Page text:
"Know ye not your own selves, how that Jesus Christ is in you, except ye be reprobates?" (2 Cor. xiii. 5).
"Christ in you, the hope of glory" (Col. i. 27).
Dear brother, do not think you can make holiness popular. It cannot be done. There is no such thing as holiness separate from "Christ in you," and it is an impossibility to make Christ Jesus popular in this world. To sinners and carnal professors, the real Christ Jesus has always been and always will be "as a root out of a dry ground, despised and rejected of men." "Christ in you" is "the same yesterday, today, and for ever" -- hated, reviled, persecuted, crucified.
"Christ in you" came not to send peace on earth, but a sword; came "to set a man at variance against his father, and the daughter against her mother, and the daughter-in-law against her mother-in-law, and a man's foes shall be they of his own household" (Matt. x. 35, 36).
"Christ in you "will not quench the smoking flax, nor break the bruised reed of penitence and humility; but He will pronounce the most terrible, yet tearful, maledictions against the hypocritical formalist and the lukewarm professor who are the friends of the world and, consequently, the enemies of God. "Ye adulterers and adulteresses, know ye not that the friendship of the world is enmity with God? whosoever therefore will be a friend of the world is the enemy of God" (Jas. iv. 4). "If any man love the world, the love of the Father is not in him" (I John ii. 15).
In the homes of the poor and the haunts of the outcast, "Christ in you" will seek and save the lost, and will sweetly, tenderly whisper, "Come unto Me, I will give you rest"; but in stately church and cathedral, where pomp and pride and conformity to the world mock God, He will cry out with weeping and holy indignation, "The publicans and harlots shall go into the Kingdom of Heaven before you."
Christ in you is not a gorgeously robed aristocrat, arrayed in purple and fine linen and gold and pearls, but is a lowly, peasant Carpenter, horny-handed, truth-telling, a Servant of servants, seeking always the lowest seats in the synagogues and feasts, condescending to wash the disciples" feet. He "respecteth not the proud" (Ps. xl. 4), nor is He of those who "flatter with their tongue" (Ps. v. 9); but His "words are pure words; as silver tried in a furnace of earth, purified seven times" (Ps. xii. 6); words "quick and powerful, and sharper than any two-edged sword, discerning the thoughts and intents of the heart."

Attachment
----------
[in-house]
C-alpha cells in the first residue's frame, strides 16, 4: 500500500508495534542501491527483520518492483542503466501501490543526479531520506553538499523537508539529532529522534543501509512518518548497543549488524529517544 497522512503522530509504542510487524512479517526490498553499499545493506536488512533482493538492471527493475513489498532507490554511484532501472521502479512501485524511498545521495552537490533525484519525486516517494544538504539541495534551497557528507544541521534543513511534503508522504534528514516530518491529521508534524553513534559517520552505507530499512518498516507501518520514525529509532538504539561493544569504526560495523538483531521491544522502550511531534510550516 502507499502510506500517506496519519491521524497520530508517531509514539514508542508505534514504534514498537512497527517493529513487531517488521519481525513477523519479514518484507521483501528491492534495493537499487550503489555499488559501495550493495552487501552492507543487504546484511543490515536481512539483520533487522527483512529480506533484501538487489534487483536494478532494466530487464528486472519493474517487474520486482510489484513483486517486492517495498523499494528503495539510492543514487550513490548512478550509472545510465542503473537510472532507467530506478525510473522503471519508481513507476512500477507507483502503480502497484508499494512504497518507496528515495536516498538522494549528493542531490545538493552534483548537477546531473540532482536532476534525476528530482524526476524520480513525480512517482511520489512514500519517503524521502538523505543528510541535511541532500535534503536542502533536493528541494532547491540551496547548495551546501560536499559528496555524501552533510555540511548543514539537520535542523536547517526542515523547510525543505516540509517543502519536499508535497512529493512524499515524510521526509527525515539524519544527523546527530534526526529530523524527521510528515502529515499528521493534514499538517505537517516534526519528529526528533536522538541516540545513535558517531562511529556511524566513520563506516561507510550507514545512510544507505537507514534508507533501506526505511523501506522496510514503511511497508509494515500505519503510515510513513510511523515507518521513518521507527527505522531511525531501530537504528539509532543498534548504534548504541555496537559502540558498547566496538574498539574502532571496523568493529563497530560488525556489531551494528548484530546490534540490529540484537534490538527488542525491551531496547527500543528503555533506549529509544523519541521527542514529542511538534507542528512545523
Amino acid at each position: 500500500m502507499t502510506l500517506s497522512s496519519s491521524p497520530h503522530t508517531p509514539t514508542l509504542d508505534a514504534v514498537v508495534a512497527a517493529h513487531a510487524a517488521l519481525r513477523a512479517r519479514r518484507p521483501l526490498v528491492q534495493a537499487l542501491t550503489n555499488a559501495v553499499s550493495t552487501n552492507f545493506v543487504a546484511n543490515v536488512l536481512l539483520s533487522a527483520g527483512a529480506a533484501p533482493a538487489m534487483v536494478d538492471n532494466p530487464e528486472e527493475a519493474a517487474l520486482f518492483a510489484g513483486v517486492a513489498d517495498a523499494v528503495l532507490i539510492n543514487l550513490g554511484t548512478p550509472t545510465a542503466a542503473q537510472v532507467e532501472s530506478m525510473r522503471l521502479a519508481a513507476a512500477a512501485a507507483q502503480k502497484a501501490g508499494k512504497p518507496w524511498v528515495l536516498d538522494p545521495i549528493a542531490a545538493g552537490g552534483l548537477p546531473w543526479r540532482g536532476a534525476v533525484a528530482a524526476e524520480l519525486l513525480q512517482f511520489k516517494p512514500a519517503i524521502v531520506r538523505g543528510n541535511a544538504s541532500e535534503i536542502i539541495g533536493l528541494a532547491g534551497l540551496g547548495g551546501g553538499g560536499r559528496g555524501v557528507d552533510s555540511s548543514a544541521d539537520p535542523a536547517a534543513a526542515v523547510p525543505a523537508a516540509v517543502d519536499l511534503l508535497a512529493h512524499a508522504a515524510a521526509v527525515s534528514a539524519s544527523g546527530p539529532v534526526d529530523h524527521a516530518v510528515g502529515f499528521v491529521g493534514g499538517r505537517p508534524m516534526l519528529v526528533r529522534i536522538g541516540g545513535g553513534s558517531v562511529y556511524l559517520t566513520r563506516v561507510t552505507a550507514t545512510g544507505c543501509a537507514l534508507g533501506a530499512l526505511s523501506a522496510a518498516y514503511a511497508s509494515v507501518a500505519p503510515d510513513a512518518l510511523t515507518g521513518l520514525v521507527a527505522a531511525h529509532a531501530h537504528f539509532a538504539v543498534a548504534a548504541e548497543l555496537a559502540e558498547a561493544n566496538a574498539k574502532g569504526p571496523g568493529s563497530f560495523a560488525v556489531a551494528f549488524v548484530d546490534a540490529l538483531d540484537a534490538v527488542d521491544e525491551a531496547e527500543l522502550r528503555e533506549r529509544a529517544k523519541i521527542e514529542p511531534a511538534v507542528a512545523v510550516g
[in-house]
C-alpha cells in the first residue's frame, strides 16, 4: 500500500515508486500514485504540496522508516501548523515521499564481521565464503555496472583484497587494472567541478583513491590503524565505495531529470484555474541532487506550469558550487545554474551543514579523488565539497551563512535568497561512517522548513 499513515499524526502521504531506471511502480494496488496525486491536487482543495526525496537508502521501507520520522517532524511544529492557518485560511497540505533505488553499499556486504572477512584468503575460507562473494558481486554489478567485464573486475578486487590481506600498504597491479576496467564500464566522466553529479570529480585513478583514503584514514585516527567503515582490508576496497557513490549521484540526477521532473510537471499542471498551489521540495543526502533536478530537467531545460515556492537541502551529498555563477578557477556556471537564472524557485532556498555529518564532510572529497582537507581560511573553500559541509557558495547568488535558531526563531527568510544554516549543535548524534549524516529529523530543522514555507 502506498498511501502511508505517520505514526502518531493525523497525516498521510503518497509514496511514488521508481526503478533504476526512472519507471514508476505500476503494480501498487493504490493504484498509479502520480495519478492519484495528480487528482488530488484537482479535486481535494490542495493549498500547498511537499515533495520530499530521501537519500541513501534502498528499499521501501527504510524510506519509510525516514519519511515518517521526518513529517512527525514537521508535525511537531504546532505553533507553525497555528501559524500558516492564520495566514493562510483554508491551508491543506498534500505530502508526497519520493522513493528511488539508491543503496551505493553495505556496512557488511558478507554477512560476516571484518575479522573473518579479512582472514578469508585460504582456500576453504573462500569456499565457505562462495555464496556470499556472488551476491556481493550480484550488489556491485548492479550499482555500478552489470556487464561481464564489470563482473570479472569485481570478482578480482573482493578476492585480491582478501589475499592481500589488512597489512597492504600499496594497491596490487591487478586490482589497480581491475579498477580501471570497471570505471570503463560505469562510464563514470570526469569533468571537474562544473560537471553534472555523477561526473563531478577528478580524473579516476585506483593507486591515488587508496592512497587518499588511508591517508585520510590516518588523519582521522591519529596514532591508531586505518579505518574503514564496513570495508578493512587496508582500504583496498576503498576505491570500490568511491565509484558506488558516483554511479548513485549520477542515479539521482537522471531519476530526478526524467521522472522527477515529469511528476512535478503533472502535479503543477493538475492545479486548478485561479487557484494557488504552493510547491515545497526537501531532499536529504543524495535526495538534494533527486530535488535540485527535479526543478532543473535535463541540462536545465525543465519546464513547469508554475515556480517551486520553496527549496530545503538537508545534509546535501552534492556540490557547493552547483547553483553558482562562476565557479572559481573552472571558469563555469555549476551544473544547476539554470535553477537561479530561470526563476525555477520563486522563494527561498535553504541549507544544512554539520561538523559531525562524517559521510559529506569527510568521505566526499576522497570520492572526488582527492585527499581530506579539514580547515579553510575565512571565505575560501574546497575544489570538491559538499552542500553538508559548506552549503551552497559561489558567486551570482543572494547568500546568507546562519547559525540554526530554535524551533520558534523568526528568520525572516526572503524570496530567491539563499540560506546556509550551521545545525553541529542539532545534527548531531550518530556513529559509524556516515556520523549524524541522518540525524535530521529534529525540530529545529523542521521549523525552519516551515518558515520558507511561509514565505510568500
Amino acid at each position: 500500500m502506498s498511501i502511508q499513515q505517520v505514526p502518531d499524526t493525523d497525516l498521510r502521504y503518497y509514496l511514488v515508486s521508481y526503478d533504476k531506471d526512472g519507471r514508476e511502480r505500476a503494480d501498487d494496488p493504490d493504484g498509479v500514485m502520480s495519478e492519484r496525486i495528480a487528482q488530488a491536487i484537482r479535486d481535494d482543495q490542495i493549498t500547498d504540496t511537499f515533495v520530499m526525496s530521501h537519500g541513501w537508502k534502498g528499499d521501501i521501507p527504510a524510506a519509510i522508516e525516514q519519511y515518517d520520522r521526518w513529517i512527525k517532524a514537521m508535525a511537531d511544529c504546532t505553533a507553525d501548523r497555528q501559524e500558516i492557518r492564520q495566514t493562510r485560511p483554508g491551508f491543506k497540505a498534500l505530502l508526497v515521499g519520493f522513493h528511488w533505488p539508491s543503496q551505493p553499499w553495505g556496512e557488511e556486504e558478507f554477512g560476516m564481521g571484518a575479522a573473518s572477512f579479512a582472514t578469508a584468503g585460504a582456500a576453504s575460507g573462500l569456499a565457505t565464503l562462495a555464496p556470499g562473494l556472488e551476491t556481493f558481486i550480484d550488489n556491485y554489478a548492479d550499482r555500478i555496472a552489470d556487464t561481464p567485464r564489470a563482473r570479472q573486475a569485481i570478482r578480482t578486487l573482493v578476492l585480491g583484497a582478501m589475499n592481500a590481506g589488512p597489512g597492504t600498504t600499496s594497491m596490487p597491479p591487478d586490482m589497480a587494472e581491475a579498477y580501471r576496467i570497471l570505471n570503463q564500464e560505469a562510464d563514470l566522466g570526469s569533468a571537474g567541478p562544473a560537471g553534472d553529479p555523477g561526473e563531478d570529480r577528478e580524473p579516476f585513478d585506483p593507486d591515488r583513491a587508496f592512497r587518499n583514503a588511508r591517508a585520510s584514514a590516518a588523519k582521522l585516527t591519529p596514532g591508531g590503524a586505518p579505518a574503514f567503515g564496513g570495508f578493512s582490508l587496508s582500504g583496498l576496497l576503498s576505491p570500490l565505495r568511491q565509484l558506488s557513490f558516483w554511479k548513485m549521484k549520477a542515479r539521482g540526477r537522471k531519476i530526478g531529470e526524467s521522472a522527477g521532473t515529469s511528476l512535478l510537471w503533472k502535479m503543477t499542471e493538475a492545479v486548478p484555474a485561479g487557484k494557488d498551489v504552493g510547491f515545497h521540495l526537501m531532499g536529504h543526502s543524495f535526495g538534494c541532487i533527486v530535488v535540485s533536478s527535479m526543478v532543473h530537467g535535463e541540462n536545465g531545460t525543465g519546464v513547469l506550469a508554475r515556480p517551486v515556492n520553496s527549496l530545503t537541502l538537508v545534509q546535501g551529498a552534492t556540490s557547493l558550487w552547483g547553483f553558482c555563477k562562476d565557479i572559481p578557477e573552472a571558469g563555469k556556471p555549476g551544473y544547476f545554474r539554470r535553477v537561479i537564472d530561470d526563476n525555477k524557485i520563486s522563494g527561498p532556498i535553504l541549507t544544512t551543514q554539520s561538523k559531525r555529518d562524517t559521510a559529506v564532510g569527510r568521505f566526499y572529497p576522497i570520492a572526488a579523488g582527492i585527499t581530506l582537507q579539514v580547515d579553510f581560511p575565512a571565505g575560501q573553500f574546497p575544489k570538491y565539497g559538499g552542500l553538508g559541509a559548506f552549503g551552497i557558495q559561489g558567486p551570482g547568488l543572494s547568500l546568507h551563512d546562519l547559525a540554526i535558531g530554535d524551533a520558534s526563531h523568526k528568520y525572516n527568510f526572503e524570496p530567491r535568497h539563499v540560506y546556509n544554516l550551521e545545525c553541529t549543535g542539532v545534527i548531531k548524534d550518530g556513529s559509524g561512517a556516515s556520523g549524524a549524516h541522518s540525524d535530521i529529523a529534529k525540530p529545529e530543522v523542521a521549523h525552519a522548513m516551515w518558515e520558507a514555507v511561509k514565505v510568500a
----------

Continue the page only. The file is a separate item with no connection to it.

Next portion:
Seek to know and follow in the footsteps of the true, real Jesus; the humble, holy Peasant of Galilee; for, truly, many "false Christs" as well as "false prophets" have gone out into the world.
There are dreamy, poetical Christs, the words of whose mouths are "smoother than butter, but in whose hearts is war; whose words are softer than oil, yet are they drawn swords" (Ps. lv. 21). There are gay, fashionable Christs, "lovers of pleasure more than lovers of God having forms of godliness, but denying the power (holiness of heart) thereof; which creep into houses, and lead captive silly women laden with sins, led away with divers lusts, ever learning, and never able to come to the knowledge of the truth" (2 Tim. iii. 4-7).
There are mercantile Christs, who make God's house a den of thieves (Matt. xxi. 13).
There are feeding Christs, who would catch men by feeding the stomach rather than the heart and head (Rom. xvi. 18).